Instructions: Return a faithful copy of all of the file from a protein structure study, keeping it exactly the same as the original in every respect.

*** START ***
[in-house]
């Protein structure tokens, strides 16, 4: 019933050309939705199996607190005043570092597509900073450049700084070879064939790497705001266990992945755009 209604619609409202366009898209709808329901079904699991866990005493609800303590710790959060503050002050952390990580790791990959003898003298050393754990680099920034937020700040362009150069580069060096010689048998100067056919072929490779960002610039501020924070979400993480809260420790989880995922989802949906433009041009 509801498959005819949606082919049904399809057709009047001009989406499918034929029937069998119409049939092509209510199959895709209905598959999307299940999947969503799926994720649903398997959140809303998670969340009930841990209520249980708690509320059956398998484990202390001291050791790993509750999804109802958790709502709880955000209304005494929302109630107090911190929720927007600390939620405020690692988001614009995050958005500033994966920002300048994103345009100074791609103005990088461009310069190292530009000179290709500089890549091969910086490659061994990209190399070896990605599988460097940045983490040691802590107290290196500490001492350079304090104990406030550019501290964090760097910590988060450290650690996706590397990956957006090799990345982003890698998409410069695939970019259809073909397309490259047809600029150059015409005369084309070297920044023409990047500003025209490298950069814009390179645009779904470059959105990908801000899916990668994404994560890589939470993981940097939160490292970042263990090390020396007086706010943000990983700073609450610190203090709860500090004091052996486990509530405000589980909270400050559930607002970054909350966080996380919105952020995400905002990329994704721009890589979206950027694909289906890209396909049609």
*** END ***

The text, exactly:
[in-house]
């Protein structure tokens, strides 16, 4: 019933050309939705199996607190005043570092597509900073450049700084070879064939790497705001266990992945755009 209604619609409202366009898209709808329901079904699991866990005493609800303590710790959060503050002050952390990580790791990959003898003298050393754990680099920034937020700040362009150069580069060096010689048998100067056919072929490779960002610039501020924070979400993480809260420790989880995922989802949906433009041009 509801498959005819949606082919049904399809057709009047001009989406499918034929029937069998119409049939092509209510199959895709209905598959999307299940999947969503799926994720649903398997959140809303998670969340009930841990209520249980708690509320059956398998484990202390001291050791790993509750999804109802958790709502709880955000209304005494929302109630107090911190929720927007600390939620405020690692988001614009995050958005500033994966920002300048994103345009100074791609103005990088461009310069190292530009000179290709500089890549091969910086490659061994990209190399070896990605599988460097940045983490040691802590107290290196500490001492350079304090104990406030550019501290964090760097910590988060450290650690996706590397990956957006090799990345982003890698998409410069695939970019259809073909397309490259047809600029150059015409005369084309070297920044023409990047500003025209490298950069814009390179645009779904470059959105990908801000899916990668994404994560890589939470993981940097939160490292970042263990090390020396007086706010943000990983700073609450610190203090709860500090004091052996486990509530405000589980909270400050559930607002970054909350966080996380919105952020995400905002990329994704721009890589979206950027694909289906890209396909049609």